Wednesday, April 27, 2011

Jesus, Mary and joy

Mary at the Tomb, by Lisa Hornor

John 20: 1-20
Woodmont United Church of Christ, Milford, CT
April 24, 2011 – Easter Sunday

Have you ever heard the joke “What do you get when you play a country song backwards?” Well, you may have even heard the answer in Rascal Flatts’ song “Backwards”:

If the resurrection was like a country music song played backwards, it might sound something like this:

I was sittin’ in an upper room
Oh so far away from Galilee
When this beloved disciple walked in
And sat right down next to me
I could tell he’d seen some hard times
There were tear stains on his hairshirt
He said you wanna know what you get
When you play Jesus’ death backwards?

He gets his life back.
She gets her heart back.
The disciples get their teacher back.
The Romans get the thorn in their side back.
The darkness gets the light back.
That heavy stone gets rolled back.
Jesus is king; salvation bring.
The angels sing, sing, sing and the heavens ring
We get the way and the truth and the life and the glory
in which we tell that old, old story
Sounds a little crazy, a little scattered and absurd
but that’s what you get
when you play Jesus’ death backwards

Wouldn’t it be nice, we think sometimes, if we could play our lives backwards? If we could just rewind a few minutes, a few hours, days, weeks, years—back to that time before we did whatever it was? Or before the cancer, before we lost our job? Before the person we loved left us or died, before the fight and the hurtful words, before we lost our temper? Before that moment we were so scared we didn’t know what to do, before that moment we wish we had said or done what was in our hearts?

Regret is a terrible thing. It can paralyze us, make us crazy, and drive us to other actions we may also later regret. I read once that many of us crucify ourselves between two thieves—regret of the past and fear of the future. Even though Jesus was crucified for being fully human and fully God, I doubt he had any regrets about that. He may have been scared and full of sorrow, perhaps even a little relieved, but I don’t think he was regretful.

Regret, by Cyn McCurry

Every Easter we try to make sense out of the resurrection—something that makes no sense at all. And yet we often have difficulty making sense and meaning out of our own lives. What makes us think we can tackle a mystery like the resurrection with any less struggle?

One thing I do know is this: the resurrection is not Jesus’ death played backwards. It’s not our own lives moved back to some restore point before the troubles. The resurrection is a moving forward through the regrets and the fears, through our lives and our inevitable deaths, and doing so with joy.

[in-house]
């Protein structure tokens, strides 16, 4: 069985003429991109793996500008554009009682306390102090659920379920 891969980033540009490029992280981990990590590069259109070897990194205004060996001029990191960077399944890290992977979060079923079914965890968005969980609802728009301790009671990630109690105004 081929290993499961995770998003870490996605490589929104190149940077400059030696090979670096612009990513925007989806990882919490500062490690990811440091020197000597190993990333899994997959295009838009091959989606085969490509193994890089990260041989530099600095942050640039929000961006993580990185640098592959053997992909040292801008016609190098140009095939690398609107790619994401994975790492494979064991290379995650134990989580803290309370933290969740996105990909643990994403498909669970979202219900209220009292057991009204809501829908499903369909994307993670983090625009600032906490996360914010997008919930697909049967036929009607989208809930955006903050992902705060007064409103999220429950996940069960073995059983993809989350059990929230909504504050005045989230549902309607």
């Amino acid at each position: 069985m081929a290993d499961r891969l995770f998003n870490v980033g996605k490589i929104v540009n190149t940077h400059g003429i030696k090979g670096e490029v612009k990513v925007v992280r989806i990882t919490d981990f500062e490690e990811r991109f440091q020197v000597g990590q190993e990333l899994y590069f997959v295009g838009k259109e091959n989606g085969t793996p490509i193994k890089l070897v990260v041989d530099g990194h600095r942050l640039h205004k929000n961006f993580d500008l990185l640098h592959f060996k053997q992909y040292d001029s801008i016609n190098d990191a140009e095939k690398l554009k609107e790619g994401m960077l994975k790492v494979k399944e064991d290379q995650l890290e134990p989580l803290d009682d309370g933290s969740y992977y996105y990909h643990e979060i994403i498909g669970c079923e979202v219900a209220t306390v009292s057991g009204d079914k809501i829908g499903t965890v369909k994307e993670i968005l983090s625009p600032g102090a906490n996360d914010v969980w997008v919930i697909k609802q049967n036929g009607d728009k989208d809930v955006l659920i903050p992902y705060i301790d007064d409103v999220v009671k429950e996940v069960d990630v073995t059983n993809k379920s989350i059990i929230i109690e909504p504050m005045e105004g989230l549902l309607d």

Sometimes we are tempted to believe that joy is just not possible given the circumstances of our lives. But I’m not talking about happiness. Happiness is fleeting, dependent on whether or not we ate breakfast, what the weather is like, if our body is working right and all kinds of outside influences. Joy is what sustains us despite the conditions of our lives; as the poet Wendell Berry said, “Be joyful though you have considered all the facts.”

At the beginning of Lent we read verse 12 of Psalm 51: “Restore to me the joy of my salvation and sustain in me a willing spirit.” To me, that says to be joyful is to have a willing spirit. Though Mary had lost not only her best friend but her teacher and savior, she had a willing spirit to stand at the cross while he died, to go where her friend was buried and be persistent in finding him.

If her story was a country song, it might go something like this:

Jesus, Mary and joy
Jesus, Mary and joy
She sang the blues
But he brought Good News
And now she spreading the joy

She was a woman possessed
Jesus healed her
Then she confessed
That Jesus was Lord
He could not afford
To live a life that leads to death

He gave all that he had
Even then it wasn’t all bad
And despite that old cross
They gained what was lost
And now she’s spreading the joy

Jesus, Mary and joy
Jesus, Mary and joy
They both sang the blues
But he brought Good News
And now she’s spreading the joy

Even when we sing the blues
It’s then Jesus gives Good News
And now we’re spreading the joy


No comments: